The Stephen Williams House, located in the heart of Savannah's historic district, is a brilliant new jewel in the city's crown. Dr. Albert Wall acquired the property in 2001 and, after a meticulous restoration, opened the house as a five star, five-room inn that garnered the Historic Savannah Foundation's Preservation Award in 2003. A former director of the obstetrics and gynecological education program at Savannah's Memorial Hospital, Dr. Wall is currently a part time consultant in high-risk teenage pregnancyfor the Curtis V. Cooper Urban Health Center. He is also the full time owner and manager of the inn. An aficionado of Savannah's history, Dr. Wall is a devoted steward of this important example of architecture in the Federal style and he has breathed new life into a prominent, though previously neglected, corner of Savannah.

Dr. Wall is an extraordinary storyteller, eager to share his prodigious knowledge of Savannah with interested guests. His narratives recall personal tales and small details that create a virtual reality inside the listener's head. Listening to Dr. Wall, the long and illustrious history of The Stephen Williams House comes alive. Stephen Williams built the house entirely of Georgia longleaf heart pine in 1834. Its first occupant, William Thorne Williams, was a six-term mayor who used the house as a social center for official functions during that time. Solomon Cohen, a prominent merchant and Postmaster of the Confederacy, bought the house in the 1850's and passed it down to his daughter, Miriam, following her marriage to James Troup Dent, grandson of a Georgia governor. The Dents' primary residence was Hofwyl Plantation in McIntosh County, Georgia, while the Stephen Williams House functioned as their city dwelling.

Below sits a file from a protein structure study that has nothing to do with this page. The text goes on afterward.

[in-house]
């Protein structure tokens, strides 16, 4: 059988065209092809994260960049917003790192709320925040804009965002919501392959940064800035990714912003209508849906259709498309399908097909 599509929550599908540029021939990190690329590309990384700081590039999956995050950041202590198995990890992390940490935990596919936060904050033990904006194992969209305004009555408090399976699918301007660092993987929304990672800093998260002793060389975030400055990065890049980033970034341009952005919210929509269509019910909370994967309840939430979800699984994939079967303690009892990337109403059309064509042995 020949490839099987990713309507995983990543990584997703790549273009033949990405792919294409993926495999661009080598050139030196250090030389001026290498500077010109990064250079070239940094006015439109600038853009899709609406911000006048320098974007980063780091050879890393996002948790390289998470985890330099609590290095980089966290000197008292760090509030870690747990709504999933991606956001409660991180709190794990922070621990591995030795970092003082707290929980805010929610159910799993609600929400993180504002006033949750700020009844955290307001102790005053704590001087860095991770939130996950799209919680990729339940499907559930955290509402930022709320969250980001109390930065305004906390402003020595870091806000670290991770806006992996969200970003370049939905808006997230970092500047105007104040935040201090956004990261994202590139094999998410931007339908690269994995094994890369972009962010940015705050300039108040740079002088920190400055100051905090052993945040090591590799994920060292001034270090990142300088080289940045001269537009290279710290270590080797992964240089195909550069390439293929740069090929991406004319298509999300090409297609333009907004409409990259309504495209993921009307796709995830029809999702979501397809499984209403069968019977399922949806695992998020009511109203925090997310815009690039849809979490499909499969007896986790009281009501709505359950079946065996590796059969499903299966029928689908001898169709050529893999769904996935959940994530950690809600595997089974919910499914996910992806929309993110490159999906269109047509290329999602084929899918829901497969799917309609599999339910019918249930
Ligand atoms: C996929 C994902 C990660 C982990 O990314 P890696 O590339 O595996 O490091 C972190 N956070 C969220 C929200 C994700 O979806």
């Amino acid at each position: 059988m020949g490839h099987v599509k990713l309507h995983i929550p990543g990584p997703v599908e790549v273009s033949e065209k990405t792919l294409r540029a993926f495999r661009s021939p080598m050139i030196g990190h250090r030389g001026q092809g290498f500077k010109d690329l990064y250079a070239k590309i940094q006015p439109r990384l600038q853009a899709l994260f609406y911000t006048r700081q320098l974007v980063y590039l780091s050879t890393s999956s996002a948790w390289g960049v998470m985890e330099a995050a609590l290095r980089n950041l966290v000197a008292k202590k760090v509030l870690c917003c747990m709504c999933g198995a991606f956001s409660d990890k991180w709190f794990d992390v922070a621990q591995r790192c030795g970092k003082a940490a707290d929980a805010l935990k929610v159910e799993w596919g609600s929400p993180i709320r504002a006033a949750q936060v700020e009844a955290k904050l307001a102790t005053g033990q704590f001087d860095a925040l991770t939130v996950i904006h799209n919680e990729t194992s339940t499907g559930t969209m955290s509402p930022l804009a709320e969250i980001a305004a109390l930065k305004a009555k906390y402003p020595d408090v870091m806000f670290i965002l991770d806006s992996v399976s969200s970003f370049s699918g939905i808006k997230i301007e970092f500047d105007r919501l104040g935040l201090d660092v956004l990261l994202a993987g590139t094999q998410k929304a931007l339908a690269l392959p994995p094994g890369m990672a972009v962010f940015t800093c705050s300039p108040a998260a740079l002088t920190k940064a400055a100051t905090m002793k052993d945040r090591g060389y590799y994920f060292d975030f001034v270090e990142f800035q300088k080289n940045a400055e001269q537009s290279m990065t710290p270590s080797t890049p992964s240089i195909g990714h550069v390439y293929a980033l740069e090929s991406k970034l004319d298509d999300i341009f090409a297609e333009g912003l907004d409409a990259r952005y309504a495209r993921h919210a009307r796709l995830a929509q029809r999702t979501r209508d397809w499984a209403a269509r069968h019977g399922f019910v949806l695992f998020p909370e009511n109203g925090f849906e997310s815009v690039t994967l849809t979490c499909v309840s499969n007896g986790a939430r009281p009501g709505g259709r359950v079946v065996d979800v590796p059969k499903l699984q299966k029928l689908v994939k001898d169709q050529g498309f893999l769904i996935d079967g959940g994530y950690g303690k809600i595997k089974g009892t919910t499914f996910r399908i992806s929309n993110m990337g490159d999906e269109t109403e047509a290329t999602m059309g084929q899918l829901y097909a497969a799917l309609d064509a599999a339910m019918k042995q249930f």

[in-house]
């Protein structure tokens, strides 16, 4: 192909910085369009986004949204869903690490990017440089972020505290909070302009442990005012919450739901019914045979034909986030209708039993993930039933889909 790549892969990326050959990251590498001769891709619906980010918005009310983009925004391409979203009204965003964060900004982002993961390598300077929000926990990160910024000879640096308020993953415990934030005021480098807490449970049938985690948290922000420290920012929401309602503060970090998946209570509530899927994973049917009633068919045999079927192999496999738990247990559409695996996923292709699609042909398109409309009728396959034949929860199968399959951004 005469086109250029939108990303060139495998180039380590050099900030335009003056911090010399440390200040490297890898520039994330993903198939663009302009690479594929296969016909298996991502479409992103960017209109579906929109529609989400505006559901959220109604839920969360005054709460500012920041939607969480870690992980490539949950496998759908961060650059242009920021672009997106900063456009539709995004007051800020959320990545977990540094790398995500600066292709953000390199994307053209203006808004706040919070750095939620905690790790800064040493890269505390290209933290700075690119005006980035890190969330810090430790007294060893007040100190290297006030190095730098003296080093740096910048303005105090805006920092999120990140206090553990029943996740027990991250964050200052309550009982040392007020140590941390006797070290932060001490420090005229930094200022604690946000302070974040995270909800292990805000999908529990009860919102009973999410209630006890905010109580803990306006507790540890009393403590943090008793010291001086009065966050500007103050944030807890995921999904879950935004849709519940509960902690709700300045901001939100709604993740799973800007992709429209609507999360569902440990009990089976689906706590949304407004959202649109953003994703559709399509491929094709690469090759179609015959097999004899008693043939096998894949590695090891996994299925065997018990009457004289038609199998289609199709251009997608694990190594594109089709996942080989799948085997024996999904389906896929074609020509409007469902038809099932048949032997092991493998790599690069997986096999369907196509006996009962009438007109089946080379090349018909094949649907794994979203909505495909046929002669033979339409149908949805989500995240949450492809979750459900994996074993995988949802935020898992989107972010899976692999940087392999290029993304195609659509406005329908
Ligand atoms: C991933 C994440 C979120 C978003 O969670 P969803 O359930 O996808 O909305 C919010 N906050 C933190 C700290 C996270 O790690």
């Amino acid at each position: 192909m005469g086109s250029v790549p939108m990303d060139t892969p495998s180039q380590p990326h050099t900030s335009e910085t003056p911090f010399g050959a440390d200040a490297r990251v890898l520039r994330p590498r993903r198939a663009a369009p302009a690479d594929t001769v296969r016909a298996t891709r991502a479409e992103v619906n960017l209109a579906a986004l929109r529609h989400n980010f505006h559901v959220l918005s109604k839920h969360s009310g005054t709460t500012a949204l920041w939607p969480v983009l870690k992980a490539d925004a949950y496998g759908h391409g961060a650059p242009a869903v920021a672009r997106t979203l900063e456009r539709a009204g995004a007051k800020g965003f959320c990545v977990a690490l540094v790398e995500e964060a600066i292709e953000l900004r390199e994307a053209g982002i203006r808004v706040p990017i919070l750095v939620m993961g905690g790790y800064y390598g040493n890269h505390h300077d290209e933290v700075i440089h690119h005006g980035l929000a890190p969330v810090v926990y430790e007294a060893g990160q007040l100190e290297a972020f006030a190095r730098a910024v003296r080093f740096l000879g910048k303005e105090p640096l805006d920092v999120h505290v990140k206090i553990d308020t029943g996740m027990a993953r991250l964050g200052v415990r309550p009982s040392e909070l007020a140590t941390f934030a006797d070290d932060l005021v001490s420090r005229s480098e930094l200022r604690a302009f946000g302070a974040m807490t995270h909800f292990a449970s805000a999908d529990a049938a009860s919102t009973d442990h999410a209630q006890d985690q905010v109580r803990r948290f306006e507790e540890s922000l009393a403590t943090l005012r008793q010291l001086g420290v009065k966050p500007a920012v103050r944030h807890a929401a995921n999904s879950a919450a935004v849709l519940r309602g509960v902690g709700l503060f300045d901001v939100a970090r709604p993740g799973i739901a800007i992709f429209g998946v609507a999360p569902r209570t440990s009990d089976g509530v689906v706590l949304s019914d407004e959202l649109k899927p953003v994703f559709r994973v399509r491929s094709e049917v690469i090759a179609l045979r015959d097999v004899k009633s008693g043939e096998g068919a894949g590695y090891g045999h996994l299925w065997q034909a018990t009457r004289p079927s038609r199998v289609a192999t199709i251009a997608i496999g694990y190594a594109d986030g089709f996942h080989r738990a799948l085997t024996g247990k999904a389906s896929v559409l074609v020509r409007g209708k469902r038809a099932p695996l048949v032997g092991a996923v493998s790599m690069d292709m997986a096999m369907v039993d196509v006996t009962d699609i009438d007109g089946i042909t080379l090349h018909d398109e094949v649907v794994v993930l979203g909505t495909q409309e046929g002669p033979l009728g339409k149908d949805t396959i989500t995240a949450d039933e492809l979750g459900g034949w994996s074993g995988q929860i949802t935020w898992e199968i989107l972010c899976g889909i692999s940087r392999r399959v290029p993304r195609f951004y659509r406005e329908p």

The highly decorative, labor intensive Victorian style was in vogue in the 1870's, prompting the Dents to replace the house's original heart pine parlor floors with narrower pine boards, signifying the wealth of owners who could afford to remodel. The Historic Savannah Foundation considered this renovation to be historically important and it was, therefore, preserved in the restoration. However, the original floors are retained in the rest of the house, including the guest suites.

The Stephen Williams House was owned by descendants of the Dent family until the 1930s when, after it was sold, it descended into neglect as a boarding house, tenement and, finally, a nine-unit apartment house. A seasoned hand at historic preservation (this is his seventh project), Dr. Wall bought the house and embarked on restoration with the assistance of the Historic Savannah Foundation and Mr. Brandon Lucas, a talented interior designer in Savannah and Atlanta. They removed walls in certain places to determine the original framework of the house-four by four pine logs-and painstakingly catalogued which moldings, window frames and detail work were historically correct. When authentic windows and doorframes could not be identi- fled, this team of experts patterned the designs after the splendid Isaiah Davenport House, perhaps the most famous Federal house in Savannah.